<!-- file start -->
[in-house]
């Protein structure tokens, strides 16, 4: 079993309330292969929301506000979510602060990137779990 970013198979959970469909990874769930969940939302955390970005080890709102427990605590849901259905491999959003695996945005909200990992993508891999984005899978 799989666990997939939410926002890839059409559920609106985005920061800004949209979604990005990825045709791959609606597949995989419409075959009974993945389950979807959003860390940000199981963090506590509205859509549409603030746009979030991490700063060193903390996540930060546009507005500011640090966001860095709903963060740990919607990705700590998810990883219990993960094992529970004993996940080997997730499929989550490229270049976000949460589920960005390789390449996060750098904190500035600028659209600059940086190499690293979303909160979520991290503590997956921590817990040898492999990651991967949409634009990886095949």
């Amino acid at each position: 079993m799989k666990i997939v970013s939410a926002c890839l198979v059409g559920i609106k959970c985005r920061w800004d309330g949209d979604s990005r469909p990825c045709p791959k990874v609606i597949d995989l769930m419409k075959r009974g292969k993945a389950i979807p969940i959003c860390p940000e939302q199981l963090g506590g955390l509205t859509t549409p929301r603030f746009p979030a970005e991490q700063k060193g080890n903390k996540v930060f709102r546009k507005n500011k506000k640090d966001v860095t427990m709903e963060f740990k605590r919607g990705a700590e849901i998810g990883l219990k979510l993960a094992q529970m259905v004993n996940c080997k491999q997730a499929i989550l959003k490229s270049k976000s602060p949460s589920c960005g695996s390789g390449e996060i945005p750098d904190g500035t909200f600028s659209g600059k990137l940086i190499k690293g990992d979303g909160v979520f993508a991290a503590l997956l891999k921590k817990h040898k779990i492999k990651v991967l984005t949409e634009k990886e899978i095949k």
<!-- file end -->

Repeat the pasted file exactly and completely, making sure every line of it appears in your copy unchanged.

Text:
[in-house]
């Protein structure tokens, strides 16, 4: 079993309330292969929301506000979510602060990137779990 970013198979959970469909990874769930969940939302955390970005080890709102427990605590849901259905491999959003695996945005909200990992993508891999984005899978 799989666990997939939410926002890839059409559920609106985005920061800004949209979604990005990825045709791959609606597949995989419409075959009974993945389950979807959003860390940000199981963090506590509205859509549409603030746009979030991490700063060193903390996540930060546009507005500011640090966001860095709903963060740990919607990705700590998810990883219990993960094992529970004993996940080997997730499929989550490229270049976000949460589920960005390789390449996060750098904190500035600028659209600059940086190499690293979303909160979520991290503590997956921590817990040898492999990651991967949409634009990886095949």
């Amino acid at each position: 079993m799989k666990i997939v970013s939410a926002c890839l198979v059409g559920i609106k959970c985005r920061w800004d309330g949209d979604s990005r469909p990825c045709p791959k990874v609606i597949d995989l769930m419409k075959r009974g292969k993945a389950i979807p969940i959003c860390p940000e939302q199981l963090g506590g955390l509205t859509t549409p929301r603030f746009p979030a970005e991490q700063k060193g080890n903390k996540v930060f709102r546009k507005n500011k506000k640090d966001v860095t427990m709903e963060f740990k605590r919607g990705a700590e849901i998810g990883l219990k979510l993960a094992q529970m259905v004993n996940c080997k491999q997730a499929i989550l959003k490229s270049k976000s602060p949460s589920c960005g695996s390789g390449e996060i945005p750098d904190g500035t909200f600028s659209g600059k990137l940086i190499k690293g990992d979303g909160v979520f993508a991290a503590l997956l891999k921590k817990h040898k779990i492999k990651v991967l984005t949409e634009k990886e899978i095949k």